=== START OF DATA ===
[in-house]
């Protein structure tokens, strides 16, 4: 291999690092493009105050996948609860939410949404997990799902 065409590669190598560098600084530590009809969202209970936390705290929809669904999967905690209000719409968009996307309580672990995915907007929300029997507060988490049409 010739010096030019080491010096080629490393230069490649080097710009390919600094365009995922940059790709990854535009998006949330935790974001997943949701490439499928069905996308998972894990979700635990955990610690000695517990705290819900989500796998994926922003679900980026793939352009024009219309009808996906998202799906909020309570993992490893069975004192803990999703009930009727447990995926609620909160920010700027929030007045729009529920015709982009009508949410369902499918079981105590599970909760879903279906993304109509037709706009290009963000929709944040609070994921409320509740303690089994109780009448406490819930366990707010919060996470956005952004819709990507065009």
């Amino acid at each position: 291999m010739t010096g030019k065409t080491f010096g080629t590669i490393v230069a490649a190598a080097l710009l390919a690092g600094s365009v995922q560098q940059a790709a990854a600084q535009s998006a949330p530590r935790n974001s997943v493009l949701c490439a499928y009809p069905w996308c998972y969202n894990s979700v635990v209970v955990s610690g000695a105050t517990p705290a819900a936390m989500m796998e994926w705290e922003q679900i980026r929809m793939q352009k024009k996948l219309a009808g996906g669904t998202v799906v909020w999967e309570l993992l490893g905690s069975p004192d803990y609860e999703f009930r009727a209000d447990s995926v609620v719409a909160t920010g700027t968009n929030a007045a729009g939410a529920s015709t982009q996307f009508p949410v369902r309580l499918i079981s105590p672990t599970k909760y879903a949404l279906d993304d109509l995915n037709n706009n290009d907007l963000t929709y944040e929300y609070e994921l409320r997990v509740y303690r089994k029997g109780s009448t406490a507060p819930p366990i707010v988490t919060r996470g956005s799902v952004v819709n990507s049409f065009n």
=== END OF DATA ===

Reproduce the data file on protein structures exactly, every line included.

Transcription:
[in-house]
């Protein structure tokens, strides 16, 4: 291999690092493009105050996948609860939410949404997990799902 065409590669190598560098600084530590009809969202209970936390705290929809669904999967905690209000719409968009996307309580672990995915907007929300029997507060988490049409 010739010096030019080491010096080629490393230069490649080097710009390919600094365009995922940059790709990854535009998006949330935790974001997943949701490439499928069905996308998972894990979700635990955990610690000695517990705290819900989500796998994926922003679900980026793939352009024009219309009808996906998202799906909020309570993992490893069975004192803990999703009930009727447990995926609620909160920010700027929030007045729009529920015709982009009508949410369902499918079981105590599970909760879903279906993304109509037709706009290009963000929709944040609070994921409320509740303690089994109780009448406490819930366990707010919060996470956005952004819709990507065009």
């Amino acid at each position: 291999m010739t010096g030019k065409t080491f010096g080629t590669i490393v230069a490649a190598a080097l710009l390919a690092g600094s365009v995922q560098q940059a790709a990854a600084q535009s998006a949330p530590r935790n974001s997943v493009l949701c490439a499928y009809p069905w996308c998972y969202n894990s979700v635990v209970v955990s610690g000695a105050t517990p705290a819900a936390m989500m796998e994926w705290e922003q679900i980026r929809m793939q352009k024009k996948l219309a009808g996906g669904t998202v799906v909020w999967e309570l993992l490893g905690s069975p004192d803990y609860e999703f009930r009727a209000d447990s995926v609620v719409a909160t920010g700027t968009n929030a007045a729009g939410a529920s015709t982009q996307f009508p949410v369902r309580l499918i079981s105590p672990t599970k909760y879903a949404l279906d993304d109509l995915n037709n706009n290009d907007l963000t929709y944040e929300y609070e994921l409320r997990v509740y303690r089994k029997g109780s009448t406490a507060p819930p366990i707010v988490t919060r996470g956005s799902v952004v819709n990507s049409f065009n």